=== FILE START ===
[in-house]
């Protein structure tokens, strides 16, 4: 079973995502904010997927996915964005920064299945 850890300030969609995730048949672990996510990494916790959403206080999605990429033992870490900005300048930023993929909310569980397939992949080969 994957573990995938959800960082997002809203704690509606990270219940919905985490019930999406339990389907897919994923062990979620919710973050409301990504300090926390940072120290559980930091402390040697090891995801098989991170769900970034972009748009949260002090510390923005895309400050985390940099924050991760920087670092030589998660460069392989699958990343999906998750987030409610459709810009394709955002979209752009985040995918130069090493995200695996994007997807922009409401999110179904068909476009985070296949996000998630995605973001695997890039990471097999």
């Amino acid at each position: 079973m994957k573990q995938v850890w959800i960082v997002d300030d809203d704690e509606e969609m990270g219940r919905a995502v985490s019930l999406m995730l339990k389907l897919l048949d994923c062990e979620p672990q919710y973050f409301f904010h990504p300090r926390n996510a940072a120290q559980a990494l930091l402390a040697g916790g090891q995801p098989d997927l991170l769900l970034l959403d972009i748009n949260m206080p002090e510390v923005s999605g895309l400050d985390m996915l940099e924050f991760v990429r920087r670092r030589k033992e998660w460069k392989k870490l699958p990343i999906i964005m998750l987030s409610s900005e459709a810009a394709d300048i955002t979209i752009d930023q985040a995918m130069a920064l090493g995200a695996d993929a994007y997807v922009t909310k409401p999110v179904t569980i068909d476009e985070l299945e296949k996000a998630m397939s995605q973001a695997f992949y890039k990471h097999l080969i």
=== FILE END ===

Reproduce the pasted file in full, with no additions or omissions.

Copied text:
[in-house]
């Protein structure tokens, strides 16, 4: 079973995502904010997927996915964005920064299945 850890300030969609995730048949672990996510990494916790959403206080999605990429033992870490900005300048930023993929909310569980397939992949080969 994957573990995938959800960082997002809203704690509606990270219940919905985490019930999406339990389907897919994923062990979620919710973050409301990504300090926390940072120290559980930091402390040697090891995801098989991170769900970034972009748009949260002090510390923005895309400050985390940099924050991760920087670092030589998660460069392989699958990343999906998750987030409610459709810009394709955002979209752009985040995918130069090493995200695996994007997807922009409401999110179904068909476009985070296949996000998630995605973001695997890039990471097999």
């Amino acid at each position: 079973m994957k573990q995938v850890w959800i960082v997002d300030d809203d704690e509606e969609m990270g219940r919905a995502v985490s019930l999406m995730l339990k389907l897919l048949d994923c062990e979620p672990q919710y973050f409301f904010h990504p300090r926390n996510a940072a120290q559980a990494l930091l402390a040697g916790g090891q995801p098989d997927l991170l769900l970034l959403d972009i748009n949260m206080p002090e510390v923005s999605g895309l400050d985390m996915l940099e924050f991760v990429r920087r670092r030589k033992e998660w460069k392989k870490l699958p990343i999906i964005m998750l987030s409610s900005e459709a810009a394709d300048i955002t979209i752009d930023q985040a995918m130069a920064l090493g995200a695996d993929a994007y997807v922009t909310k409401p999110v179904t569980i068909d476009e985070l299945e296949k996000a998630m397939s995605q973001a695997f992949y890039k990471h097999l080969i």